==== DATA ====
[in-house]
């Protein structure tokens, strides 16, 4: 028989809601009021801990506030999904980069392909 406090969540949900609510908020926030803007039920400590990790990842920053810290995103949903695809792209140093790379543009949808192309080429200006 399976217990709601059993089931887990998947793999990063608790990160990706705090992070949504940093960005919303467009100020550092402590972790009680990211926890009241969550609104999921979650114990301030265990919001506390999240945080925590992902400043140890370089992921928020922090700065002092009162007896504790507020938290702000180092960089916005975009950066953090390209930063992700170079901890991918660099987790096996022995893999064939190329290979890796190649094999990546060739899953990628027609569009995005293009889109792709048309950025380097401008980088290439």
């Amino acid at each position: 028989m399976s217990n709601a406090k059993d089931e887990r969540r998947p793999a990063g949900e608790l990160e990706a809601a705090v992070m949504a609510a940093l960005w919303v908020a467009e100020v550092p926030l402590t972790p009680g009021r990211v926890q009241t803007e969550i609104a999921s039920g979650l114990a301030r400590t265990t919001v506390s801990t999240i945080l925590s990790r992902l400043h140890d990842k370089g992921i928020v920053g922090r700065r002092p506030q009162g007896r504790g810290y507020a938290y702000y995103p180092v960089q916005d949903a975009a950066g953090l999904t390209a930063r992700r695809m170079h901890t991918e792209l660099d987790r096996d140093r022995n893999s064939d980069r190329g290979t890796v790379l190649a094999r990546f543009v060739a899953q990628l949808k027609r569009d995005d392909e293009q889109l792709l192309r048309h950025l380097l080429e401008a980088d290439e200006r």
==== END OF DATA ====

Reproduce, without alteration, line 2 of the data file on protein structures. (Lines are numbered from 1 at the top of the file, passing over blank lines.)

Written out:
């Protein structure tokens, strides 16, 4: 028989809601009021801990506030999904980069392909 406090969540949900609510908020926030803007039920400590990790990842920053810290995103949903695809792209140093790379543009949808192309080429200006 399976217990709601059993089931887990998947793999990063608790990160990706705090992070949504940093960005919303467009100020550092402590972790009680990211926890009241969550609104999921979650114990301030265990919001506390999240945080925590992902400043140890370089992921928020922090700065002092009162007896504790507020938290702000180092960089916005975009950066953090390209930063992700170079901890991918660099987790096996022995893999064939190329290979890796190649094999990546060739899953990628027609569009995005293009889109792709048309950025380097401008980088290439």